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Home health care and the housing and living arrangements of the elderly

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Author Info

  • Engelhardt, Gary V.
  • Greenhalgh-Stanley, Nadia

Abstract

Home health care is long-term care, primarily skilled nursing, delivered in a home setting. Its provision may increase the likelihood that the elderly, the vast majority of which are homeowners, can live independently and maintain their desired residential status even if in relatively poor health. We provide empirical evidence on the extent to which home health care benefits affect the housing and living arrangements of the elderly by examining plausibly exogenous changes in the supply of long-term care insurance through the Medicare program that occurred in the late 1990s. Prior to 1997, Medicare reimbursed home health care agencies on a retrospective-cost basis. Then, starting in October, 1997, as a result of the Balanced Budget Act of 1997 (BBA97), Medicare switched to a system of prospective payments for home health care, which induced state-by-calendar-year variation in the supply of this type of insurance. We exploit this variation to econometrically identify the short-run impact on the housing and living arrangements of the elderly, using CPS data from 1995 to 2000 (before and after the law change). Our estimates indicate that living arrangements are quite responsive to home health care benefits for the widowed, but not for the married elderly. The estimated elasticity of shared living to benefits is -0.9 for the widowed. However, these benefits have little impact on homeownership, at least in the short run, which suggests that the moderately adverse health events toward which public home health care benefits are targeted are not those that drive housing mobility and tenure transitions at advanced ages.

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Bibliographic Info

Article provided by Elsevier in its journal Journal of Urban Economics.

Volume (Year): 67 (2010)
Issue (Month): 2 (March)
Pages: 226-238

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Handle: RePEc:eee:juecon:v:67:y:2010:i:2:p:226-238

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Web page: http://www.elsevier.com/locate/inca/622905

Related research

Keywords: Housing Living arrangements Elderly Home Health Care;

References

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  1. Donald Haurin & Stuart Rosenthal, 2007. "The Influence of Household Formation on Homeownership Rates across Time and Race," Working Papers 07-01, Ohio State University, Department of Economics.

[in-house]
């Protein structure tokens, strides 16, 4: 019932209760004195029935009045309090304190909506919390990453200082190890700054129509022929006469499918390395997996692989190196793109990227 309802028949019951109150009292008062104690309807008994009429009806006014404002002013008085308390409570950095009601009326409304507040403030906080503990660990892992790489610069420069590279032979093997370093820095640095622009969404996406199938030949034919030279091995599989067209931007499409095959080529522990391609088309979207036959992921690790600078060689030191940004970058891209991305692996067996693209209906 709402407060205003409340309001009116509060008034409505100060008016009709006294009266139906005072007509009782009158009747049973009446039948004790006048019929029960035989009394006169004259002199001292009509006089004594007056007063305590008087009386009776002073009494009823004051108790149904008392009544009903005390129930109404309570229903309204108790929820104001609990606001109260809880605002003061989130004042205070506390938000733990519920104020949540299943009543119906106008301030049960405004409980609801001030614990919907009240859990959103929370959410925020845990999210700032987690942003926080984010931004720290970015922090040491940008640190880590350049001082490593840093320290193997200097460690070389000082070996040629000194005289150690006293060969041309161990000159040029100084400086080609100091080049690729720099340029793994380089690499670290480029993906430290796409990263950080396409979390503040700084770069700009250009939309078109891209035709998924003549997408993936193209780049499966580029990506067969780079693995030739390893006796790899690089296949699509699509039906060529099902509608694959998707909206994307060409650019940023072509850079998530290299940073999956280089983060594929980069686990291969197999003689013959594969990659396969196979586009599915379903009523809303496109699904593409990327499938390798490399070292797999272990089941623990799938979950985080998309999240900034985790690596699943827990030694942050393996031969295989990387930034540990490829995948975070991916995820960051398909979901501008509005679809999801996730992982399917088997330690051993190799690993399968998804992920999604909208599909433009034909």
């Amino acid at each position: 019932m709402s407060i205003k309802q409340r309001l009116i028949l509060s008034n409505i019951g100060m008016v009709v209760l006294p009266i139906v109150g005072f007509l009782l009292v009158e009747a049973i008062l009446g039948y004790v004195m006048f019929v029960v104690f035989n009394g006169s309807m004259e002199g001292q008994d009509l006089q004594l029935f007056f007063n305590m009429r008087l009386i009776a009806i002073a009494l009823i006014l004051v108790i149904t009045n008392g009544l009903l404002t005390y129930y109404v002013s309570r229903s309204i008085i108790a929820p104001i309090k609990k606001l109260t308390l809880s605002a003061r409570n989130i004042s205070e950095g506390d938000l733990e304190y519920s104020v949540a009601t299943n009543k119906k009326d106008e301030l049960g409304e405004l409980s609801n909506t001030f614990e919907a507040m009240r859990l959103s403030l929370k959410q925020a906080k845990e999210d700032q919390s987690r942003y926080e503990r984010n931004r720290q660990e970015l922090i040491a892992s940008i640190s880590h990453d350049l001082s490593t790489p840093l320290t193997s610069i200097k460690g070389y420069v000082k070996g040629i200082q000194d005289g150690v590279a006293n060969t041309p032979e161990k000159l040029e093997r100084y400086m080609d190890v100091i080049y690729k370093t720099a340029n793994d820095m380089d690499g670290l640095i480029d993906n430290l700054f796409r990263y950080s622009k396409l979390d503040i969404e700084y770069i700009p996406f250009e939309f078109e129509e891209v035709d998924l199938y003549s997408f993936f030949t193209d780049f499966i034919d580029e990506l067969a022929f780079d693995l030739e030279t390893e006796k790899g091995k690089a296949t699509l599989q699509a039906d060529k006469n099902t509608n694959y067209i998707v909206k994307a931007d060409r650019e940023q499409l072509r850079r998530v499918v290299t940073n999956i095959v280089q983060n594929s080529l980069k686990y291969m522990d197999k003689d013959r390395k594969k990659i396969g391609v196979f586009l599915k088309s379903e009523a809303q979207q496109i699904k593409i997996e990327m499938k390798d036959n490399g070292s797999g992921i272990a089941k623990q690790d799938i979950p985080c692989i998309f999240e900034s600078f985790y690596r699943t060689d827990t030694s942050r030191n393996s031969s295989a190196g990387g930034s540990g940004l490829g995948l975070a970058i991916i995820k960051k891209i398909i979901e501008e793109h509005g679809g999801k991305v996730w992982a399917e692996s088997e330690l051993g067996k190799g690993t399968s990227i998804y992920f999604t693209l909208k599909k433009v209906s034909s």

2. Jonathan Feinstein & Daniel McFadden, 1989. "The Dynamics of Housing Demand by the Elderly: Wealth, Cash Flow, and Demographic Effects," NBER Chapters, in: The Economics of Aging, pages 55-92 National Bureau of Economic Research, Inc.
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  4. Axel Borsch-Supan & Vassilis Hajivassiliou & Laurence J. Kotlikoff, 1992. "Health, Children, and Elderly Living Arrangements: A Multiperiod-Multinomial Probit Model with Unobserved Heterogeneity and Autocorrelated Errors," NBER Chapters, in: Topics in the Economics of Aging, pages 79-108 National Bureau of Economic Research, Inc.
  5. Jeffrey R. Brown & Norma B. Coe & Amy Finkelstein, 2007. "Medicaid Crowd-Out of Private Long-Term Care Insurance Demand: Evidence from the Health and Retirement Survey," NBER Chapters, in: Tax Policy and the Economy, Volume 21, pages 1-34 National Bureau of Economic Research, Inc.
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  12. Jeffrey R. Brown & Amy Finkelstein, 2008. "The Interaction of Public and Private Insurance: Medicaid and the Long-Term Care Insurance Market," American Economic Review, American Economic Association, vol. 98(3), pages 1083-1102, June.
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  15. Charles, Kerwin Kofi & Sevak, Purvi, 2005. "Can family caregiving substitute for nursing home care?," Journal of Health Economics, Elsevier, vol. 24(6), pages 1174-1190, November.
  16. Engelhardt, Gary V., 2008. "Social security and elderly homeownership," Journal of Urban Economics, Elsevier, vol. 63(1), pages 280-305, January.
  17. Green, Richard K. & Vandell, Kerry D., 1999. "Giving households credit: How changes in the U.S. tax code could promote homeownership," Regional Science and Urban Economics, Elsevier, vol. 29(4), pages 419-444, July.
  18. Jeffrey R. Brown & Amy Finkelstein, 2007. "Why is the market for long-term care insurance so small?," NBER Chapters, in: Trans-Atlantic Public Economics Seminar (TAPES), Public Policy and Retirement, pages 1967-1991 National Bureau of Economic Research, Inc.
  19. Liliana E. Pezzin & Peter Kemper & James Reschovsky, 1996. "Does Publicly Provided Home Care Substitute for Family Care? Experimental Evidence with Endogenous Living Arrangements," Journal of Human Resources, University of Wisconsin Press, vol. 31(3), pages 650-676.
  20. Robert Michael & Victor Fuchs & Sharon Scott, 1980. "changes in the propensity to live alone: 1950–1976," Demography, Springer, vol. 17(1), pages 39-56, February.
  21. Axel Borsch-Supan & Daniel McFadden & Reinhold Schnabel, 1993. "Living Arrangements: Health and Wealth Effects," NBER Working Papers 4398, National Bureau of Economic Research, Inc.
  22. Thomas Davidoff, 2009. "Housing, Health, and Annuities," Journal of Risk & Insurance, The American Risk and Insurance Association, vol. 76(1), pages 31-52.
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Cited by:
  1. Greenhalgh-Stanley, Nadia, 2012. "Medicaid and the housing and asset decisions of the elderly: Evidence from estate recovery programs," Journal of Urban Economics, Elsevier, vol. 72(2), pages 210-224.

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